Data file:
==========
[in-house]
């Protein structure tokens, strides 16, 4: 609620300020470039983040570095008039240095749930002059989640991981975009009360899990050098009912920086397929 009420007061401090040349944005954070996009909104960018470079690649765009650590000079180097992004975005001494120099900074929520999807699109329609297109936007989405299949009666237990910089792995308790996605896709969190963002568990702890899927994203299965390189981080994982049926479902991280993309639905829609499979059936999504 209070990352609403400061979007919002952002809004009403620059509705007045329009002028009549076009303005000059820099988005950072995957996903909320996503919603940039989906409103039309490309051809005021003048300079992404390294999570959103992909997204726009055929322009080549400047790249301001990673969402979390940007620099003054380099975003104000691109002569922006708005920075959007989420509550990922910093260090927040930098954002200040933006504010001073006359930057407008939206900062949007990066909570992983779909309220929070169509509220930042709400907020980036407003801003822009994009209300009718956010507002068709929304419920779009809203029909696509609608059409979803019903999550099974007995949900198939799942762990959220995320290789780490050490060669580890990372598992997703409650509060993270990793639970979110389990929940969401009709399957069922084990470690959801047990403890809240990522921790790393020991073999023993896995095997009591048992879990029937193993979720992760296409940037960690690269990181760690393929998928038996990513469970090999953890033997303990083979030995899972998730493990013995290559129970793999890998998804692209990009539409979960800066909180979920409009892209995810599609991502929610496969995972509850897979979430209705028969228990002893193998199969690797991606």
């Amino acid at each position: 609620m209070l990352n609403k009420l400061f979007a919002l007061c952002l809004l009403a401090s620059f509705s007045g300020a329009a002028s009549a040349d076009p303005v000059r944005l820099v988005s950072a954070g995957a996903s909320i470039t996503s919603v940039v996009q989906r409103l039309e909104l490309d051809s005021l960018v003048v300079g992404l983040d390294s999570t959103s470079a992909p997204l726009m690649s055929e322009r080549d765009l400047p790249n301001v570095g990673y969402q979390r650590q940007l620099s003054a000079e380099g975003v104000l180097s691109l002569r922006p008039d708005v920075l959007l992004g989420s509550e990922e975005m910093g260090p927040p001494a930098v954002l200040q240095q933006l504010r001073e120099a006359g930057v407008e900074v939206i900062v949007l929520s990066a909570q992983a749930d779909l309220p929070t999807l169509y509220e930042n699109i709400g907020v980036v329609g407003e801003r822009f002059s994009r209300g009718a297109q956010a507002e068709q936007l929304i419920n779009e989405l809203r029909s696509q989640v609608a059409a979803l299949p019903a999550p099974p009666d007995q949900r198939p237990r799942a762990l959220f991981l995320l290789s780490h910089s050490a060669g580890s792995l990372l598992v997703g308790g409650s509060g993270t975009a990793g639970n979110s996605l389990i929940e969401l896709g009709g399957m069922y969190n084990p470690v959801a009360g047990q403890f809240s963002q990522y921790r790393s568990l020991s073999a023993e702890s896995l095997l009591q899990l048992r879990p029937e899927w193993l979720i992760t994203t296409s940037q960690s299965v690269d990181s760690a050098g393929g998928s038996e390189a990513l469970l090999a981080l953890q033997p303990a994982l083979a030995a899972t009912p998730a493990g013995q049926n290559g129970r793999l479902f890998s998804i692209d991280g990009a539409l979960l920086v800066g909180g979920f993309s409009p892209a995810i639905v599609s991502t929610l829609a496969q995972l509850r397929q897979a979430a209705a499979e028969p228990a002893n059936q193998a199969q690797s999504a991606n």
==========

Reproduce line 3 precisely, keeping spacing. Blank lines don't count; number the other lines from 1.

């Amino acid at each position: 609620m209070l990352n609403k009420l400061f979007a919002l007061c952002l809004l009403a401090s620059f509705s007045g300020a329009a002028s009549a040349d076009p303005v000059r944005l820099v988005s950072a954070g995957a996903s909320i470039t996503s919603v940039v996009q989906r409103l039309e909104l490309d051809s005021l960018v003048v300079g992404l983040d390294s999570t959103s470079a992909p997204l726009m690649s055929e322009r080549d765009l400047p790249n301001v570095g990673y969402q979390r650590q940007l620099s003054a000079e380099g975003v104000l180097s691109l002569r922006p008039d708005v920075l959007l992004g989420s509550e990922e975005m910093g260090p927040p001494a930098v954002l200040q240095q933006l504010r001073e120099a006359g930057v407008e900074v939206i900062v949007l929520s990066a909570q992983a749930d779909l309220p929070t999807l169509y509220e930042n699109i709400g907020v980036v329609g407003e801003r822009f002059s994009r209300g009718a297109q956010a507002e068709q936007l929304i419920n779009e989405l809203r029909s696509q989640v609608a059409a979803l299949p019903a999550p099974p009666d007995q949900r198939p237990r799942a762990l959220f991981l995320l290789s780490h910089s050490a060669g580890s792995l990372l598992v997703g308790g409650s509060g993270t975009a990793g639970n979110s996605l389990i929940e969401l896709g009709g399957m069922y969190n084990p470690v959801a009360g047990q403890f809240s963002q990522y921790r790393s568990l020991s073999a023993e702890s896995l095997l009591q899990l048992r879990p029937e899927w193993l979720i992760t994203t296409s940037q960690s299965v690269d990181s760690a050098g393929g998928s038996e390189a990513l469970l090999a981080l953890q033997p303990a994982l083979a030995a899972t009912p998730a493990g013995q049926n290559g129970r793999l479902f890998s998804i692209d991280g990009a539409l979960l920086v800066g909180g979920f993309s409009p892209a995810i639905v599609s991502t929610l829609a496969q995972l509850r397929q897979a979430a209705a499979e028969p228990a002893n059936q193998a199969q690797s999504a991606n």